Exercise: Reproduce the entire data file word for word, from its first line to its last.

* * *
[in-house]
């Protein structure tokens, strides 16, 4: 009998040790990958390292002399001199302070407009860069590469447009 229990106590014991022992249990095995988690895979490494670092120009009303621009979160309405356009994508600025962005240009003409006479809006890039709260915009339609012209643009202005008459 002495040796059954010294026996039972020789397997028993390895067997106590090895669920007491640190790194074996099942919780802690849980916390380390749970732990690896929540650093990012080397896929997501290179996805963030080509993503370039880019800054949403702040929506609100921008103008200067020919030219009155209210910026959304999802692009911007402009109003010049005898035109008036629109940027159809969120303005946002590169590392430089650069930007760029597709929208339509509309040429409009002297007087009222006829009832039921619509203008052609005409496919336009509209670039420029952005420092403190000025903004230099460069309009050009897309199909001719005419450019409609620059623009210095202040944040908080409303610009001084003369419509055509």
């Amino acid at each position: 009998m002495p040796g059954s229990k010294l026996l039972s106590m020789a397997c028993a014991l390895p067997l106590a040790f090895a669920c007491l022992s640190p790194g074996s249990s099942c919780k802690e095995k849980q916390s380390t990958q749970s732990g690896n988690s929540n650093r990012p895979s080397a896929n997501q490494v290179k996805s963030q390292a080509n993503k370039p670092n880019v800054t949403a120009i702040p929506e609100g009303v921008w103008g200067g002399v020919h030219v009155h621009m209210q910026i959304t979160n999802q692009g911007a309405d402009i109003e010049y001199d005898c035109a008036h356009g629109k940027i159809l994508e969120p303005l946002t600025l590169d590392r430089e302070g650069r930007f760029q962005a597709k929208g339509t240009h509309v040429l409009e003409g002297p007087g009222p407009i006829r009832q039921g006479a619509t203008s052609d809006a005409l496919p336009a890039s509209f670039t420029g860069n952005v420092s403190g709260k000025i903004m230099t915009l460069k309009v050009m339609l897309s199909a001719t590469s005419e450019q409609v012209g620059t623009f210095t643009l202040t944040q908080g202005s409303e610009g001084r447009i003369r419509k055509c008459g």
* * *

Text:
[in-house]
């Protein structure tokens, strides 16, 4: 009998040790990958390292002399001199302070407009860069590469447009 229990106590014991022992249990095995988690895979490494670092120009009303621009979160309405356009994508600025962005240009003409006479809006890039709260915009339609012209643009202005008459 002495040796059954010294026996039972020789397997028993390895067997106590090895669920007491640190790194074996099942919780802690849980916390380390749970732990690896929540650093990012080397896929997501290179996805963030080509993503370039880019800054949403702040929506609100921008103008200067020919030219009155209210910026959304999802692009911007402009109003010049005898035109008036629109940027159809969120303005946002590169590392430089650069930007760029597709929208339509509309040429409009002297007087009222006829009832039921619509203008052609005409496919336009509209670039420029952005420092403190000025903004230099460069309009050009897309199909001719005419450019409609620059623009210095202040944040908080409303610009001084003369419509055509």
């Amino acid at each position: 009998m002495p040796g059954s229990k010294l026996l039972s106590m020789a397997c028993a014991l390895p067997l106590a040790f090895a669920c007491l022992s640190p790194g074996s249990s099942c919780k802690e095995k849980q916390s380390t990958q749970s732990g690896n988690s929540n650093r990012p895979s080397a896929n997501q490494v290179k996805s963030q390292a080509n993503k370039p670092n880019v800054t949403a120009i702040p929506e609100g009303v921008w103008g200067g002399v020919h030219v009155h621009m209210q910026i959304t979160n999802q692009g911007a309405d402009i109003e010049y001199d005898c035109a008036h356009g629109k940027i159809l994508e969120p303005l946002t600025l590169d590392r430089e302070g650069r930007f760029q962005a597709k929208g339509t240009h509309v040429l409009e003409g002297p007087g009222p407009i006829r009832q039921g006479a619509t203008s052609d809006a005409l496919p336009a890039s509209f670039t420029g860069n952005v420092s403190g709260k000025i903004m230099t915009l460069k309009v050009m339609l897309s199909a001719t590469s005419e450019q409609v012209g620059t623009f210095t643009l202040t944040q908080g202005s409303e610009g001084r447009i003369r419509k055509c008459g």